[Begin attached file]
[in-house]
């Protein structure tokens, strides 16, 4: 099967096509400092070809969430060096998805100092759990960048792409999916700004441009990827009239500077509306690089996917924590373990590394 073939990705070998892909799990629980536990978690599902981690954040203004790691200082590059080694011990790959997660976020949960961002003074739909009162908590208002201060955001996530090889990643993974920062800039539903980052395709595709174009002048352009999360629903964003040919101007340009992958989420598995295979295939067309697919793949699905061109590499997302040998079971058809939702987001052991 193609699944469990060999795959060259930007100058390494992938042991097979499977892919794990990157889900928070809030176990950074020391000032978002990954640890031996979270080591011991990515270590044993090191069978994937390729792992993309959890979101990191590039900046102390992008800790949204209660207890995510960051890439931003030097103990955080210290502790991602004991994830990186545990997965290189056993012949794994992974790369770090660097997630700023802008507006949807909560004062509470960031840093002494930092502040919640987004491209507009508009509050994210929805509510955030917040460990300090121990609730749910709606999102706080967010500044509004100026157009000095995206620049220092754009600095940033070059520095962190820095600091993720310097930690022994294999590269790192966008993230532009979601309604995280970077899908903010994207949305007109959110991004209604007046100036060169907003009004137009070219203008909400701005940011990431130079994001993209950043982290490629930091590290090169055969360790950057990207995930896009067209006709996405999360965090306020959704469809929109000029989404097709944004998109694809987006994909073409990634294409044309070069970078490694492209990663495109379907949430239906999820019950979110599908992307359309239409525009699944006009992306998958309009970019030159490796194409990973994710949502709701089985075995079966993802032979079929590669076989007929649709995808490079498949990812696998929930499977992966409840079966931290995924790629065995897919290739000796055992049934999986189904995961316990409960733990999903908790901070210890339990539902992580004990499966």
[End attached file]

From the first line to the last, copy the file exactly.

[in-house]
């Protein structure tokens, strides 16, 4: 099967096509400092070809969430060096998805100092759990960048792409999916700004441009990827009239500077509306690089996917924590373990590394 073939990705070998892909799990629980536990978690599902981690954040203004790691200082590059080694011990790959997660976020949960961002003074739909009162908590208002201060955001996530090889990643993974920062800039539903980052395709595709174009002048352009999360629903964003040919101007340009992958989420598995295979295939067309697919793949699905061109590499997302040998079971058809939702987001052991 193609699944469990060999795959060259930007100058390494992938042991097979499977892919794990990157889900928070809030176990950074020391000032978002990954640890031996979270080591011991990515270590044993090191069978994937390729792992993309959890979101990191590039900046102390992008800790949204209660207890995510960051890439931003030097103990955080210290502790991602004991994830990186545990997965290189056993012949794994992974790369770090660097997630700023802008507006949807909560004062509470960031840093002494930092502040919640987004491209507009508009509050994210929805509510955030917040460990300090121990609730749910709606999102706080967010500044509004100026157009000095995206620049220092754009600095940033070059520095962190820095600091993720310097930690022994294999590269790192966008993230532009979601309604995280970077899908903010994207949305007109959110991004209604007046100036060169907003009004137009070219203008909400701005940011990431130079994001993209950043982290490629930091590290090169055969360790950057990207995930896009067209006709996405999360965090306020959704469809929109000029989404097709944004998109694809987006994909073409990634294409044309070069970078490694492209990663495109379907949430239906999820019950979110599908992307359309239409525009699944006009992306998958309009970019030159490796194409990973994710949502709701089985075995079966993802032979079929590669076989007929649709995808490079498949990812696998929930499977992966409840079966931290995924790629065995897919290739000796055992049934999986189904995961316990409960733990999903908790901070210890339990539902992580004990499966």